A breakout biography of Louis-Napoleon III, whose controversial achievements have polarized historians.
Considered one of the pre-eminent Napoleon Bonaparte experts, Pulitzer Prize-nominated historian Alan Strauss-Schom has turned his sights on another in that dynasty, Napoleon III (Louis-Napoleon) overshadowed for too long by his more romanticized forebear.
In the first full biography of Napoleon III by an American historian, Strauss-Schom uses his years of primary source research to explore the major cultural, sociological, economical, financial, international, and militaristic long-lasting effects of France's most polarizing emperor. Louis-Napoleon’s achievements have been mixed and confusing, even to historians. He completely revolutionized the infrastructure of the state and the economy, but at the price of financial scandals of imperial proportions. In an age when “colonialism” was expanding, Louis-Napoleon’s colonial designs were both praised by the emperor’s party and the French military and resisted by the socialists.
He expanded the nation’s railways to match those of England; created major new transoceanic steamship lines and a new modern navy; introduced a whole new banking sector supported by seemingly unlimited venture capital, while also empowering powerful new state and private banks; and completely rebuilt the heart of Paris, street by street.
Napoleon III wanted to surpass the legacy of his famous uncle, Napoleon I. InThe Shadow Emperor, Alan Strauss-Schom sets the record straight on Napoleon III's legacy.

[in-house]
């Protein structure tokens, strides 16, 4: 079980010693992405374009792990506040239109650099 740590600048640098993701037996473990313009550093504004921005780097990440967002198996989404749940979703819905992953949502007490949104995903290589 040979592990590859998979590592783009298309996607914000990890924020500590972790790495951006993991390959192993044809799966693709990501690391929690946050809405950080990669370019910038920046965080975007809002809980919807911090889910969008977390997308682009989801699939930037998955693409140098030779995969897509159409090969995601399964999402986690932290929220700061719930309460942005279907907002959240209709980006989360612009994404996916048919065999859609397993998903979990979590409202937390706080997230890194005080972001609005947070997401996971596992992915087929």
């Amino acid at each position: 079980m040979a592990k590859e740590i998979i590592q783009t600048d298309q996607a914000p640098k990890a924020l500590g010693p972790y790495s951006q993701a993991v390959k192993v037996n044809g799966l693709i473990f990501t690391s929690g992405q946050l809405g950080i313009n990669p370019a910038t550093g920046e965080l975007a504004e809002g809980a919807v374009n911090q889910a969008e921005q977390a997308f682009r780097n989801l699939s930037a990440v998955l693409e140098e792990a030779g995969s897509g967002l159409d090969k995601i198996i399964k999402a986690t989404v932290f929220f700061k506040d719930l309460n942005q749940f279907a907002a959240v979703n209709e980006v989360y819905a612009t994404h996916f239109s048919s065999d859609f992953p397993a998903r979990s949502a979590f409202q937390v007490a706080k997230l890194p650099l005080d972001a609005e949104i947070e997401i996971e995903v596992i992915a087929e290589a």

"Louis Napoleon's story is certainly remarkable. Alan Strauss-Schom tells it with brio...a boldly revisionist biography."—The Wall Street Journal
"An excellent biography...This work’s perceptive synthesis of recent research will interest scholars, and its engaging presentation and fast-paced narrative will attract general readers."—Publishers Weekly
"Strauss-Schom sheds much-needed light on France's Second Empire in this compelling biography of Emperor Louis-Napoleon III. Pulitzer Prize-nominated historian Strauss-Schom's portrayal, while sympathetic, doesn't gloss over Louis's flaws: his serial infidelities poisoned his relationship with Empress EugÃ©nie, while his indecisive foreign policy culminated in the Franco-Prussian War. But in stressing the progressive even benevolent ideas that shaped the achievements of his reign, Strauss-Schom helps bring this Bonaparte out of the shadow of his more brutal forebear. "—Library Journal
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